and passivity of my mother and elder sister in their deep distress.
Naturally, they must have known their chance of survival was as slender
as that of other families. Above all, this certitude led to a degree
of resignation such that all notion of past, future and even present,
plus the perception of time, gradually faded from their minds before
disappearing to make way for a Job’s poverty of such magnitude that
they were under the impression just about anything could be imputed
to it. Everything is relative.
can still see my mother in the little room in the evening, her head
bowed, her face like that of the grieving Virgin Mary, expressing infinite
acceptance. She never forgot to mention all our names in her evening
people in our block used to call in on each other. Sometimes they came
to see us too. The meetings followed a set ritual. Everyone brought
his ‘seat’ with him, usually an old crate slightly modified. While waiting
for the others, the latest arrivals listened to the complaints of the
earliest. Then all together they cursed their fate, their poverty, their
future and, of course, the government. When everyone was at last settled,
the most fortunate would take from his pocket a handful of cigarette-ends
and roll up the shreds of tobacco in a bit of old newspaper. He licked
the edge of the paper, examined the cigarette with an expert eye and
lit up. With morose delight, he inhaled deeply then solemnly passed
it on. Meanwhile, the others awaiting their turn spoke in a low voice
of all the marvellous dishes they would enjoy…as soon as the occasion
presented itself. The communal cigarette continued its rounds. The room
reeked with the rank smell of re-used tobacco. Yet at the very mention
of lovely stews or wonderful roasts a sudden resounding concert of empty
stomachs reminded everyone it was time to change the subject. Each took
a final puff at the tiny stub to calm his turbulent innards and quickly
went back home to digest his dream banquet in his sleep. That was, basically,
our social life at the time.
continued to soar. Up till then, everyone had been guided by two delusions:
the possibility of getting a job and the return of financial stability.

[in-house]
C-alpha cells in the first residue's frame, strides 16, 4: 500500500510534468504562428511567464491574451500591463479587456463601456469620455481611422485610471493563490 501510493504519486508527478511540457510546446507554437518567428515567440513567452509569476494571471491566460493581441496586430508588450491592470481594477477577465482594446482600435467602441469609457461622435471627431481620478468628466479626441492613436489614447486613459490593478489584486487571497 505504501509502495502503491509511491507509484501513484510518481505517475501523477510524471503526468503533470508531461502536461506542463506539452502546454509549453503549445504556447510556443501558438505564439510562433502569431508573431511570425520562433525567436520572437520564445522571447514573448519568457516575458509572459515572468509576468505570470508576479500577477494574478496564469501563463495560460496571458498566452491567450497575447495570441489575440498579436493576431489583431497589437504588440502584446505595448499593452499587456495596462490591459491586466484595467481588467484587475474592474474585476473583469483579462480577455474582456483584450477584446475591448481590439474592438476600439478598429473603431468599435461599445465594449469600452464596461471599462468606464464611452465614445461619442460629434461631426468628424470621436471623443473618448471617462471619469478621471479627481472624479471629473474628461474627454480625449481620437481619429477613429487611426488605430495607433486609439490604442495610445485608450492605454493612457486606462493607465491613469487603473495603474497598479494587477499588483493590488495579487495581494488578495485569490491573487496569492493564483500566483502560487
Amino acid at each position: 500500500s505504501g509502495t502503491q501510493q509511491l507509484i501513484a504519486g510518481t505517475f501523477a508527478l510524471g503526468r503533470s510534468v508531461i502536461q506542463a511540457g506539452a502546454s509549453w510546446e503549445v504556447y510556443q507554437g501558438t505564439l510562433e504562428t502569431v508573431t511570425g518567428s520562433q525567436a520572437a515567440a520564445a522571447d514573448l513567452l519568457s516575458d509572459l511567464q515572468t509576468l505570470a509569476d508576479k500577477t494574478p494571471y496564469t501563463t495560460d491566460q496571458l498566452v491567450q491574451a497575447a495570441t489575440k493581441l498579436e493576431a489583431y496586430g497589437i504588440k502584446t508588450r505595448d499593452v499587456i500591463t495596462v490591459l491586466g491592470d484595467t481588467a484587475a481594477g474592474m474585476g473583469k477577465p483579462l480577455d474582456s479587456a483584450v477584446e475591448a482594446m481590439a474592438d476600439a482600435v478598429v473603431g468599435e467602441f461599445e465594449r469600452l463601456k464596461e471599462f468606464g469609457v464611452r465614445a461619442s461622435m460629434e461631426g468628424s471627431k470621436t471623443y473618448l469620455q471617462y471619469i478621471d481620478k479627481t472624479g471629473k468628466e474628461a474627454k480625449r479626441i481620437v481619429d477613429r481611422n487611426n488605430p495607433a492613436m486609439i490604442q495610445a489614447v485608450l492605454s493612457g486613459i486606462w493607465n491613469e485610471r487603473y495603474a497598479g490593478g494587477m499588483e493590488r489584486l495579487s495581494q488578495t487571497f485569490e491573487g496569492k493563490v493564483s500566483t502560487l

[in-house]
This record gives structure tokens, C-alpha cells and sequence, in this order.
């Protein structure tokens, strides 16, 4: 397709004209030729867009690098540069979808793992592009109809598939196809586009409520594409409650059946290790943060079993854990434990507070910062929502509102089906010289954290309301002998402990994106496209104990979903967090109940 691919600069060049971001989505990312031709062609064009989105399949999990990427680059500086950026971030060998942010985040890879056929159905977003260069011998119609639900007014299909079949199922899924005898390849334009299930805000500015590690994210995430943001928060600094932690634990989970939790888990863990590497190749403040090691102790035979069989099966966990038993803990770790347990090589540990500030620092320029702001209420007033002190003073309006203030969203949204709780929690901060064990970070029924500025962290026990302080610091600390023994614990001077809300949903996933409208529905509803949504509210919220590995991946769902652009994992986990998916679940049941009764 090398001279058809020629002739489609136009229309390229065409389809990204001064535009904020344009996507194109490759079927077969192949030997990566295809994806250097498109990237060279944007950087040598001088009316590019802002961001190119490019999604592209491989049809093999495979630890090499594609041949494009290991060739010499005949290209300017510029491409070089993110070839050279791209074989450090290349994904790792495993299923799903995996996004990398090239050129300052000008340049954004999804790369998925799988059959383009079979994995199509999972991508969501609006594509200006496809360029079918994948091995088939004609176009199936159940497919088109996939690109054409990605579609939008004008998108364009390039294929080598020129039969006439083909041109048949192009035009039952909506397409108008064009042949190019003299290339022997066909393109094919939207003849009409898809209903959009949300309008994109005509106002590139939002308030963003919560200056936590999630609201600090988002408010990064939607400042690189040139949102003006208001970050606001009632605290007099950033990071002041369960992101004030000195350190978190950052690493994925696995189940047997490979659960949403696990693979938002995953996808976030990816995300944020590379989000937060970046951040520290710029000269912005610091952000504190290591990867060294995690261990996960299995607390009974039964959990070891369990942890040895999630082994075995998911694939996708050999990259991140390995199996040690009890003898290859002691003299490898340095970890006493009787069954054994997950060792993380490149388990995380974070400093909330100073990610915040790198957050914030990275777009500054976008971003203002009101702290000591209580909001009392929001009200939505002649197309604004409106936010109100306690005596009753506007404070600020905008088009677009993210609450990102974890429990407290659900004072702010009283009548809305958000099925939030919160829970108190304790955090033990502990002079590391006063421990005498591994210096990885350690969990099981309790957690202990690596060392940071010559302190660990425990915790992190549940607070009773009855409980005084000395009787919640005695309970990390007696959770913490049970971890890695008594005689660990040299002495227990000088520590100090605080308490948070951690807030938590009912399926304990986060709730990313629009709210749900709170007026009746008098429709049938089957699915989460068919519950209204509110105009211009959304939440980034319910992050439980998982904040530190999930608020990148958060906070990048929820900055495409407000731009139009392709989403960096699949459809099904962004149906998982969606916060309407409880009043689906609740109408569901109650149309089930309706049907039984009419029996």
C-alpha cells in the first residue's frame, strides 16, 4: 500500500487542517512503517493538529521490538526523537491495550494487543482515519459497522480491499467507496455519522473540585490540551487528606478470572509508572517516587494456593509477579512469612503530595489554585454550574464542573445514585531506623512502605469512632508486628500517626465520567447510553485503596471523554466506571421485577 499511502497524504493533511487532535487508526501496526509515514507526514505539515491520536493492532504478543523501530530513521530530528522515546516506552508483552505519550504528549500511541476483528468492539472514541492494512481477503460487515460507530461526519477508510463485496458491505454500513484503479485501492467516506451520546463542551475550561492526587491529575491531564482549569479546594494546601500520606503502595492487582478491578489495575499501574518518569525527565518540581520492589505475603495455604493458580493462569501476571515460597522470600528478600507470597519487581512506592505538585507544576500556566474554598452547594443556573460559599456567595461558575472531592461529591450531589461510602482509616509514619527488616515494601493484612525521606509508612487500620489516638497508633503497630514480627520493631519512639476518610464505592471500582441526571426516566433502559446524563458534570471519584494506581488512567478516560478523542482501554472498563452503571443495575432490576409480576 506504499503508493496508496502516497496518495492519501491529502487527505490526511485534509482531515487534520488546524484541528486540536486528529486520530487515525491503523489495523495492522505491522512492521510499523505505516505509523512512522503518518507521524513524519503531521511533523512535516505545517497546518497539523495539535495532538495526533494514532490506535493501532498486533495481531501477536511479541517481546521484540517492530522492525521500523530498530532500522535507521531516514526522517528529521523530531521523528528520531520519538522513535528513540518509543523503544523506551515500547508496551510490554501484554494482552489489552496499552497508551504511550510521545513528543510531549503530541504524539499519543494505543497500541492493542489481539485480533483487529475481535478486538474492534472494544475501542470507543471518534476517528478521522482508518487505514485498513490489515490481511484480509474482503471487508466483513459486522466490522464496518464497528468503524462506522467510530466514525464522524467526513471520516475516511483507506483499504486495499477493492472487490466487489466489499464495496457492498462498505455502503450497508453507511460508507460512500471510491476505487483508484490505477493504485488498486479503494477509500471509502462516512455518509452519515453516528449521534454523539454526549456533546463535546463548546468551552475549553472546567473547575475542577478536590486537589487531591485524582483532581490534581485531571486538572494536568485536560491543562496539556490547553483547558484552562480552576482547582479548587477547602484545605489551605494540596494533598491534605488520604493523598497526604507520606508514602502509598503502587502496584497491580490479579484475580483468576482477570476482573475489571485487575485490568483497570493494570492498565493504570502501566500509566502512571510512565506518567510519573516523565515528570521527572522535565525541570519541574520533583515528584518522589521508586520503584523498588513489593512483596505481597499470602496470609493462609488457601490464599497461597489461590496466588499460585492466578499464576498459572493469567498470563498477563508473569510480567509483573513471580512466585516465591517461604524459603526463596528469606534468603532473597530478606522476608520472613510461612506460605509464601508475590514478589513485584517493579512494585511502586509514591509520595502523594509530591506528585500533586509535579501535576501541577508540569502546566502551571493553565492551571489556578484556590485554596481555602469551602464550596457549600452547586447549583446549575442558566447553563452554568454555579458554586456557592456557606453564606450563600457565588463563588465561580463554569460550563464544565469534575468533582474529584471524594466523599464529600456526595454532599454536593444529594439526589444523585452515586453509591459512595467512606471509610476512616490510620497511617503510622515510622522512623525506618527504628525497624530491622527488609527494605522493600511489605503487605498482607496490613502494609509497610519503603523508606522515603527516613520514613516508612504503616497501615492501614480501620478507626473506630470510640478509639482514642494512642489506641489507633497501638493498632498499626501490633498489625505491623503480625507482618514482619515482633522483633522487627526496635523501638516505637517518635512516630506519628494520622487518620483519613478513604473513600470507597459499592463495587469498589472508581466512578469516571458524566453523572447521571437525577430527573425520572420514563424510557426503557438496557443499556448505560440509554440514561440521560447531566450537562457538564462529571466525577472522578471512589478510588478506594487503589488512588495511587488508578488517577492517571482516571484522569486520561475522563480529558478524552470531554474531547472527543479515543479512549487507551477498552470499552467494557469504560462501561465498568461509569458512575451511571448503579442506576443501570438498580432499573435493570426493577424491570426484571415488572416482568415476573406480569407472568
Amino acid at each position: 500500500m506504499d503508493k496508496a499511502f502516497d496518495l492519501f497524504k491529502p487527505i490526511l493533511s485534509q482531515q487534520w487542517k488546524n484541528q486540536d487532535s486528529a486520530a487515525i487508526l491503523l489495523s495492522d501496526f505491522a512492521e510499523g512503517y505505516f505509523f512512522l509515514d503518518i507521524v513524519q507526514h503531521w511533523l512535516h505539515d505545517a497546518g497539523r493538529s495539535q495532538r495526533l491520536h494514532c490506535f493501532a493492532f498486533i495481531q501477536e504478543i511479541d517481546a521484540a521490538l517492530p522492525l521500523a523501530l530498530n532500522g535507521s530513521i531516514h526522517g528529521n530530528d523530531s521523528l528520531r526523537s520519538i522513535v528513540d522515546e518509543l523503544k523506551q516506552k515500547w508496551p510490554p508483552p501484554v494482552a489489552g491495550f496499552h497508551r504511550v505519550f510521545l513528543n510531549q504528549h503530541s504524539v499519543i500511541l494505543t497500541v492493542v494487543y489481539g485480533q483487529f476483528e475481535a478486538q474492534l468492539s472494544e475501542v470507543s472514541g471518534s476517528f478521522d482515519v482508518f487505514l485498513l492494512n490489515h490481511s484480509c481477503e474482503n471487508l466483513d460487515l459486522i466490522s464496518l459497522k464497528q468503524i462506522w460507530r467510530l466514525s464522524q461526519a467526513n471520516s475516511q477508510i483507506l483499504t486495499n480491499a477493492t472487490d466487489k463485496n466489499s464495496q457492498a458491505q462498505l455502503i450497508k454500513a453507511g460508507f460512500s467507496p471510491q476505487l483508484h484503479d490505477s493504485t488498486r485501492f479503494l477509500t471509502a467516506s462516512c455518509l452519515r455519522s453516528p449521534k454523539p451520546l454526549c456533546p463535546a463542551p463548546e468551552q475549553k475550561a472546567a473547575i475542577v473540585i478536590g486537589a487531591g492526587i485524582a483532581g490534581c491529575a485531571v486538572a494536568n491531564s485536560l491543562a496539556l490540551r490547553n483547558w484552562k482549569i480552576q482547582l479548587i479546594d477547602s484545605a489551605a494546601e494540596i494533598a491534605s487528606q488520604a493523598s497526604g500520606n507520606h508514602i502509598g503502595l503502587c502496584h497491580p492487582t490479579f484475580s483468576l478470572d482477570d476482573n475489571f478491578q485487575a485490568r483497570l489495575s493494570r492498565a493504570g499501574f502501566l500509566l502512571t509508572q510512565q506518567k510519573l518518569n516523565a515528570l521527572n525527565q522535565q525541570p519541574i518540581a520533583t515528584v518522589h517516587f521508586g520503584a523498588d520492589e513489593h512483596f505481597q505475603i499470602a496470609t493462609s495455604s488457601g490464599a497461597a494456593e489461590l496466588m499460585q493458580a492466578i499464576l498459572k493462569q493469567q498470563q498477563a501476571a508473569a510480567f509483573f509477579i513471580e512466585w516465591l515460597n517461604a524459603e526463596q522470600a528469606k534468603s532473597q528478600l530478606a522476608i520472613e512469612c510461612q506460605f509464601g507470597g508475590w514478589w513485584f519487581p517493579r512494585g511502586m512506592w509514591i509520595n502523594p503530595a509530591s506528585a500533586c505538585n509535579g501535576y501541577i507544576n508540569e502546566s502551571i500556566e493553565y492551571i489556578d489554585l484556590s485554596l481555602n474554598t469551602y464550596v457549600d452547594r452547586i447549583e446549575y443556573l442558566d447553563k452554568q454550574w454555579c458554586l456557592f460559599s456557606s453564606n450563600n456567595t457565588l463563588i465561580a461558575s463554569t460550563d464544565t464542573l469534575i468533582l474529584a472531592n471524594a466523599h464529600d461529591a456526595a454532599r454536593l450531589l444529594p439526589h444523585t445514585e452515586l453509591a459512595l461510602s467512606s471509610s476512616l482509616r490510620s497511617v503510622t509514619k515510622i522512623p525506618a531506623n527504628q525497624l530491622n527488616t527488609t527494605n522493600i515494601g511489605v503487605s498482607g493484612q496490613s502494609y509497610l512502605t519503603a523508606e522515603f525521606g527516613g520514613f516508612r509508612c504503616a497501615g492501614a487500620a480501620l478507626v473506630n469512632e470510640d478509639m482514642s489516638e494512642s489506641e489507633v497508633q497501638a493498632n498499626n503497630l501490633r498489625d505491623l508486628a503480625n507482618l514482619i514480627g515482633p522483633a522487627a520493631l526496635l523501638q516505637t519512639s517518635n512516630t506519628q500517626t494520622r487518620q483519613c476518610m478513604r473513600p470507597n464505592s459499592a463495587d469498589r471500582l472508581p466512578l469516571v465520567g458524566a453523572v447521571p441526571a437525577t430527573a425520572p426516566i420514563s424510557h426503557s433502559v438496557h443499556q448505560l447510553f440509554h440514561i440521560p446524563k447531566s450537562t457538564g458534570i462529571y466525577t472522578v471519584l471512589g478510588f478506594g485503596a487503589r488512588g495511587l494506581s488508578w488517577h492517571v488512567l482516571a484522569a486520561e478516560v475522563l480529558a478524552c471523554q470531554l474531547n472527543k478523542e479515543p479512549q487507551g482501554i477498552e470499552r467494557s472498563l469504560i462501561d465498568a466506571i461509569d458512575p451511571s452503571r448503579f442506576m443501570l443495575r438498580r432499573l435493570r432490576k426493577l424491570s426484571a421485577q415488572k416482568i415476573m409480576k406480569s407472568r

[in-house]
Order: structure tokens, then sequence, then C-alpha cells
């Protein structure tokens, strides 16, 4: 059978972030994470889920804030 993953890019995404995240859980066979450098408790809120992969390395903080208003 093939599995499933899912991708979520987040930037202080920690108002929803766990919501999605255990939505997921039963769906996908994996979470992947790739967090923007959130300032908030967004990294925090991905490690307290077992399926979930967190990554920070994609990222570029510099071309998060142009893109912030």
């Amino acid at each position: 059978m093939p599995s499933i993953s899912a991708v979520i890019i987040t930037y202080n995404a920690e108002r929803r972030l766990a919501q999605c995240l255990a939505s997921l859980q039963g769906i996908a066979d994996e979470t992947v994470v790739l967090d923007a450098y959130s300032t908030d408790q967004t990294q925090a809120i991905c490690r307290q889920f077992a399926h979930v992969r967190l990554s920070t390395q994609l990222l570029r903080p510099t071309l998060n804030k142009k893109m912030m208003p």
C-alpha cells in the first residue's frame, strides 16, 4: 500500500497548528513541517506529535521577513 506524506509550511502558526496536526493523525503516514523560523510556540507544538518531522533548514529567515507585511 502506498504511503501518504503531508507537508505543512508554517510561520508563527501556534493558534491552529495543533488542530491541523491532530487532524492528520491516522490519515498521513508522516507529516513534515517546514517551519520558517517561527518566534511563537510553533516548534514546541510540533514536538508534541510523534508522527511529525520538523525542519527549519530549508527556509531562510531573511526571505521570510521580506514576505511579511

Both had fallen by the wayside. So necessity became the law at ‘Angel
Court’. It must be admitted that thefts and murders were a frequent
occurrence. To bet on keeping one’s spirits up and on remaining honest
in such surroundings was of a temerity bordering on the irresponsible.
situation had become worrying once more. This time fortune smiled on
us by giving my eldest sister, who was just thirteen, a helping hand.
She was taken on to do the washing-up in the canteen of some firm or
other – in the back of beyond, it goes without saying. Every day without
fail she was up at dawn, ready for the two-hour walk to our place of
work. She never forgot to take with her a decent-sized saucepan. Late
each evening, on arriving back, she set the saucepan of plenty, full
of leftovers, on the table and served us generous helpings on our tin
Gargantuan meals restored our good humour. Everyone was pleased except
for my father. With a disposition such as his, he could not stand feeling
useless. His outbursts became more and more frequent. He was inconsolable
at the thought that one of his children, still of school age, should
have taken over his role at the head of the family to look after our
basic needs. By now, he was refusing to sit with us at table during
our ‘blowouts’. He sat in a corner of the room, silent, turning his
back on us, his head buried in his hands, now and again shaking an accusing
fist at heaven. His nerves already sorely tried during his recent captivity,
were almost at breaking-point. [Interned near Paris
at the outbreak of war as an 'undesirable alien', Cziffra's father along
with the other prisoners had been subjected to false warnings that the
prison was about to be blown up.]
first, during this new period in our lives, my mother, as if somehow
sharing his feelings, wept when my sister got back. But she gradually
resigned herself to the situation. She relaxed, her usual good humour
apparently restored, and often took me on her knee and sang in a soft,
clear voice popular waltzes or tunes from operettas or operas that she
remembered from the past. I remember these moments so clearly because
each time a strange, indefinable sensation of well-being spread through
my body, warming it while at the same time leaving me feeling drained.
I have said, I came into this world with virtually no physical resistance.
Huge squadrons of microbes and germs of various infantile diseases regaled
themselves on my feeble organism and then put my pathetic carcass up
for auction. No-one could diagnose the exact cause of my problems. In
‘Angel Court’ it was utopian to think of a nice steak or of penicillin.
The former was impossibly expensive, the latter as yet undiscovered.
Besides, it was beyond our means to pay a doctor. The Health Officers
neglected their duty since they feared to venture into the estate. Though
their consultations were free, people avoided asking them in, knowing
full well that the chief contents of their first aid kits were a stethoscope
and a book of burial permits. I lay for months on end on an old sack
stuffed with straw, yet my health did not improve in the slightest.
I was all wound up in old headscarves, shawls and moth-eaten comforters.
a fever would set me shuddering. I knew what to expect of these attacks
and, weary of fighting back, waited stoically for my perceptions to
grow dim so as to watch a show only I could see. I fixed my lethargic
gaze on the ceiling. The grey patches on it grew multicoloured and then,